Archaeological artefacts made from iron and steel are often of critical importance for archaeometallurgical studies, which aim to understand the process of manufacturing, as the nearly complete alloy mineralization does not allow for any type of metallographic interpretation. In this study, three Iron Age sword blades dated from the second century BC (LaTe`ne B2/D1) found in the archaeological site of Tintignac (Commune de Naves, Corre`ze, France), were investigated. A multianalytical approach was employed to acquire a complete range of data from the partially or totally corroded objects. Analyses were carried out with the use of light optical microscopy, micro Raman spectroscopy, and scanning electron microscopy equipped with energy-dispersive x-ray spectroscopy (EDXS). Remnants of metallographic features—ghost microstructure—in the corrosion layers of the blades were observed, allowing for a partial reconstruction of the manufacturing process.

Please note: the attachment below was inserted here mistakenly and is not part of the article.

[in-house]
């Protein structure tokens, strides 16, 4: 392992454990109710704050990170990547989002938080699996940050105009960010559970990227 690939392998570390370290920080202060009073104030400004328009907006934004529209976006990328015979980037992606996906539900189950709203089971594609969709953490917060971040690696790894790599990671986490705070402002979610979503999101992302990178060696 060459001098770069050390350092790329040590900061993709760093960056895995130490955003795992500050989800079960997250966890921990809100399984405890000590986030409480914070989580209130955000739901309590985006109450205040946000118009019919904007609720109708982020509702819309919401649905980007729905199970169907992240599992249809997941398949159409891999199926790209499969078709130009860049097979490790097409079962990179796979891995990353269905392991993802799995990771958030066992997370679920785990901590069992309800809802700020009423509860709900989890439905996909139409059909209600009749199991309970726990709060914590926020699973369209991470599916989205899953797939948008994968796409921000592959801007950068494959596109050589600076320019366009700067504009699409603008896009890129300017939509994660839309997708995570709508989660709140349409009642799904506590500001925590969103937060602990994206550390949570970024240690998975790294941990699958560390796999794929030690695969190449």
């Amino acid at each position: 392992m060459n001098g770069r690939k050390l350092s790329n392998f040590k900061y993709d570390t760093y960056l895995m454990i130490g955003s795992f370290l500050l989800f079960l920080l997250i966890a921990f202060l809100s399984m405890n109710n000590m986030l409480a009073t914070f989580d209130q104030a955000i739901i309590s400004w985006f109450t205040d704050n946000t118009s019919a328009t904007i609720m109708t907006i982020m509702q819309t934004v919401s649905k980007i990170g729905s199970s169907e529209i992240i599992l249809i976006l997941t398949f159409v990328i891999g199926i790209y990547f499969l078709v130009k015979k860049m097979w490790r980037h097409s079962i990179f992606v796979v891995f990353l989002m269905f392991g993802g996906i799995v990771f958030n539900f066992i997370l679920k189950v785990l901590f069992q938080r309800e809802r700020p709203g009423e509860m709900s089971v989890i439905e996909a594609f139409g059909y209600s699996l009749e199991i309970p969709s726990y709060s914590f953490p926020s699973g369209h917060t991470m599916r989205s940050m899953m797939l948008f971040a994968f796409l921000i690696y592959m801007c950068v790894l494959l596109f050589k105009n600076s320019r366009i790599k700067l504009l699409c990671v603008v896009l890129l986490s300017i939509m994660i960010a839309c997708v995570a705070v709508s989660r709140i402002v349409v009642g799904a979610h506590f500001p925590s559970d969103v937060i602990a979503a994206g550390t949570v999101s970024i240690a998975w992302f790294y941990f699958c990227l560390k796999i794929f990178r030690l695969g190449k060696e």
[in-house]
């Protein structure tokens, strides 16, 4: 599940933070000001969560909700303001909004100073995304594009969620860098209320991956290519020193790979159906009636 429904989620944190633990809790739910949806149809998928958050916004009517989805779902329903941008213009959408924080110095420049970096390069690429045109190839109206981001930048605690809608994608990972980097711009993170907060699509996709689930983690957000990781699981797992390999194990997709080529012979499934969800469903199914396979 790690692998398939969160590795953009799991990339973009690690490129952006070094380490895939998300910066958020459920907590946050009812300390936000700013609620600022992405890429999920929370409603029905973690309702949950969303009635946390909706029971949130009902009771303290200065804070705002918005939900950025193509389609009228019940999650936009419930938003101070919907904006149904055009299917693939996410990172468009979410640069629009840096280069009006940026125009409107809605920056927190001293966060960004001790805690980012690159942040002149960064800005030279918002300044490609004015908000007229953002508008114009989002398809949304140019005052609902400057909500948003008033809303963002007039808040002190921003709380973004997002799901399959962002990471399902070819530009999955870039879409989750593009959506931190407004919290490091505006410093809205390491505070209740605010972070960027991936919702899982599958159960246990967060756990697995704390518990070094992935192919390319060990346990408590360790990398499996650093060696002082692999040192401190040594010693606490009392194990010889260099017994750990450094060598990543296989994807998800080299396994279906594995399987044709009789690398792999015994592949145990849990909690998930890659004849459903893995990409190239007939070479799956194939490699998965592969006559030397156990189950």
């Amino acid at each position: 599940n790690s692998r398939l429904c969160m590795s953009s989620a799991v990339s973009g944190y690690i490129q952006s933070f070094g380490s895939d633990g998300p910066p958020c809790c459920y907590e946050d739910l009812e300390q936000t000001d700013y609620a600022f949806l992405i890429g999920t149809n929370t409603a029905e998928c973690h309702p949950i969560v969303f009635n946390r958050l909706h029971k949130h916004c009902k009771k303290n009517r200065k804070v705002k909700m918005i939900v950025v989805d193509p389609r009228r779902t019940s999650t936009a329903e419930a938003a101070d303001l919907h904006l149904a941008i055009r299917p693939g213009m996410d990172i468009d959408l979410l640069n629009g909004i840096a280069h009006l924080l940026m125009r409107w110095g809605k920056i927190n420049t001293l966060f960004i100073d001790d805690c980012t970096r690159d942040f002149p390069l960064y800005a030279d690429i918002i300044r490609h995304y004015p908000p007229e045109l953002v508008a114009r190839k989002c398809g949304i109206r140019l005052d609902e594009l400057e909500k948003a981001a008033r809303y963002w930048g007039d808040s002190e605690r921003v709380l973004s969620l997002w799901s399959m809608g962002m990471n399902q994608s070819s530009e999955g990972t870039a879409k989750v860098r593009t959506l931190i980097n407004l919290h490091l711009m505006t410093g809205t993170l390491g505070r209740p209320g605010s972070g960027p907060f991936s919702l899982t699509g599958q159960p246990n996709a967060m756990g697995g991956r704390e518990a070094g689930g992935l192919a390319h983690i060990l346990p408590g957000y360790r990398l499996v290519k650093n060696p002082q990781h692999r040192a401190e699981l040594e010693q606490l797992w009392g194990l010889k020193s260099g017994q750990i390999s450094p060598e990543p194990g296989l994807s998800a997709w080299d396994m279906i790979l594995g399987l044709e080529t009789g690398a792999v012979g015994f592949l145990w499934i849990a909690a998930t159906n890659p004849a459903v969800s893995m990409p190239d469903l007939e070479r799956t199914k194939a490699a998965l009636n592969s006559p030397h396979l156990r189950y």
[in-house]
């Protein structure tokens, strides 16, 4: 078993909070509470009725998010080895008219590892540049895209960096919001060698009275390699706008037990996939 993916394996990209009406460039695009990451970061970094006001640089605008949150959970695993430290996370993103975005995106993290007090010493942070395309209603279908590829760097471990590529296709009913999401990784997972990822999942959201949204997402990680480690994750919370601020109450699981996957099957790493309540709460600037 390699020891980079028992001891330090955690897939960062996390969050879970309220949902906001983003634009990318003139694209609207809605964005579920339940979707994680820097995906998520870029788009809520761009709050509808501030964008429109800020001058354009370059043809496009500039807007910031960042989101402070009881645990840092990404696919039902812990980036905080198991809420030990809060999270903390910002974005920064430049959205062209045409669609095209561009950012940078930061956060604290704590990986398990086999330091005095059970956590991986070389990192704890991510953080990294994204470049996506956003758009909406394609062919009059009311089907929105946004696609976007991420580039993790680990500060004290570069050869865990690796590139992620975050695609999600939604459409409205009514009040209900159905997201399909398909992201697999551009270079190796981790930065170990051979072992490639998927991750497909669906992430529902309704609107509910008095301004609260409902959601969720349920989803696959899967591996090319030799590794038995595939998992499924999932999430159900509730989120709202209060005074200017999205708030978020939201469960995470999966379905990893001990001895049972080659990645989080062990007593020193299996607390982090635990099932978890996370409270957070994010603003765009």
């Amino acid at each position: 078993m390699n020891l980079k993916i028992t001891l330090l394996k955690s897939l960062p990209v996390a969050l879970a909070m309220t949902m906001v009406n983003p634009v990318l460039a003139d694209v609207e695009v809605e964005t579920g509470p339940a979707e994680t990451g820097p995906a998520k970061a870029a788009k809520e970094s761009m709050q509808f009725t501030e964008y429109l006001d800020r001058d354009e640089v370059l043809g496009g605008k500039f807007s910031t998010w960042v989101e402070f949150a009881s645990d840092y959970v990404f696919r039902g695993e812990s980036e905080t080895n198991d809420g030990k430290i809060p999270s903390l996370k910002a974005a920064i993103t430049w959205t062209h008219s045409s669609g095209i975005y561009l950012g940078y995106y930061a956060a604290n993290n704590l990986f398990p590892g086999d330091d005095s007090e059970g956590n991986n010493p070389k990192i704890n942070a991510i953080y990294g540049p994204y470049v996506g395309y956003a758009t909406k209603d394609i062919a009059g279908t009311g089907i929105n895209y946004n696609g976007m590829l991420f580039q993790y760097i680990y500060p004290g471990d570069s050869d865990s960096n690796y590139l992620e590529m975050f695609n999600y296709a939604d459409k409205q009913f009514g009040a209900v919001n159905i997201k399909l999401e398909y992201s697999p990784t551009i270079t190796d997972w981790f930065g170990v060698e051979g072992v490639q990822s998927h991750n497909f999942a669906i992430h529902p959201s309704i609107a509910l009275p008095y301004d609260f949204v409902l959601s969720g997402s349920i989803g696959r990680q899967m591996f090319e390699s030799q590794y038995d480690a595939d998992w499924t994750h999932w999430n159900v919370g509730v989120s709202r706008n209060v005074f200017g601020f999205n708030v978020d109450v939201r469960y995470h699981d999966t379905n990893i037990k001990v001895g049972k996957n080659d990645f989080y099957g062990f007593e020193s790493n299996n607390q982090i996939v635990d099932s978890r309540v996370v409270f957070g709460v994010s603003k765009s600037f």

|Titolo:||Microstructural Features in Corroded Celtic Iron Age Sword Blades|
|Data di pubblicazione:||2014|
|Appare nelle tipologie:||01.01 - Articolo su rivista|